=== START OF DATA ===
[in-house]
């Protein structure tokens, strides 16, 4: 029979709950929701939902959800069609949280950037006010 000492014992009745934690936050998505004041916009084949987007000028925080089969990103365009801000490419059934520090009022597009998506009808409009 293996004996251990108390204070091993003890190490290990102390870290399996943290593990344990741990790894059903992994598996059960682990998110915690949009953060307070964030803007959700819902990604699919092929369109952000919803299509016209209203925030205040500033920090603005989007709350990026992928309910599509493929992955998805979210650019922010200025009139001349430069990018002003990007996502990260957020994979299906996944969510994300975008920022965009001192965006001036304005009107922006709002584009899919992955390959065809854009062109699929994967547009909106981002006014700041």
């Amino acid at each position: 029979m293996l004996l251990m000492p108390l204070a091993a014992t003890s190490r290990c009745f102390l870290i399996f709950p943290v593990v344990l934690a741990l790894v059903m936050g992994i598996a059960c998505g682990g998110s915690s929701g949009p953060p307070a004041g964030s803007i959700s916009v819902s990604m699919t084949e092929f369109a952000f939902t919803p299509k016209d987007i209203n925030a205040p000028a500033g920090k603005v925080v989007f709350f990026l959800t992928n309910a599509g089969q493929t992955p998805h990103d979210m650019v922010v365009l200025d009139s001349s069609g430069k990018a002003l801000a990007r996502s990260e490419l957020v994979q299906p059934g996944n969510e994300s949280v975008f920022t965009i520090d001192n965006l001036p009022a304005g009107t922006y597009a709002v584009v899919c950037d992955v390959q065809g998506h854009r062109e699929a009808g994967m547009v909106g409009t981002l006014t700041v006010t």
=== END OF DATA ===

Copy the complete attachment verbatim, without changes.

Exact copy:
[in-house]
């Protein structure tokens, strides 16, 4: 029979709950929701939902959800069609949280950037006010 000492014992009745934690936050998505004041916009084949987007000028925080089969990103365009801000490419059934520090009022597009998506009808409009 293996004996251990108390204070091993003890190490290990102390870290399996943290593990344990741990790894059903992994598996059960682990998110915690949009953060307070964030803007959700819902990604699919092929369109952000919803299509016209209203925030205040500033920090603005989007709350990026992928309910599509493929992955998805979210650019922010200025009139001349430069990018002003990007996502990260957020994979299906996944969510994300975008920022965009001192965006001036304005009107922006709002584009899919992955390959065809854009062109699929994967547009909106981002006014700041």
């Amino acid at each position: 029979m293996l004996l251990m000492p108390l204070a091993a014992t003890s190490r290990c009745f102390l870290i399996f709950p943290v593990v344990l934690a741990l790894v059903m936050g992994i598996a059960c998505g682990g998110s915690s929701g949009p953060p307070a004041g964030s803007i959700s916009v819902s990604m699919t084949e092929f369109a952000f939902t919803p299509k016209d987007i209203n925030a205040p000028a500033g920090k603005v925080v989007f709350f990026l959800t992928n309910a599509g089969q493929t992955p998805h990103d979210m650019v922010v365009l200025d009139s001349s069609g430069k990018a002003l801000a990007r996502s990260e490419l957020v994979q299906p059934g996944n969510e994300s949280v975008f920022t965009i520090d001192n965006l001036p009022a304005g009107t922006y597009a709002v584009v899919c950037d992955v390959q065809g998506h854009r062109e699929a009808g994967m547009v909106g409009t981002l006014t700041v006010t």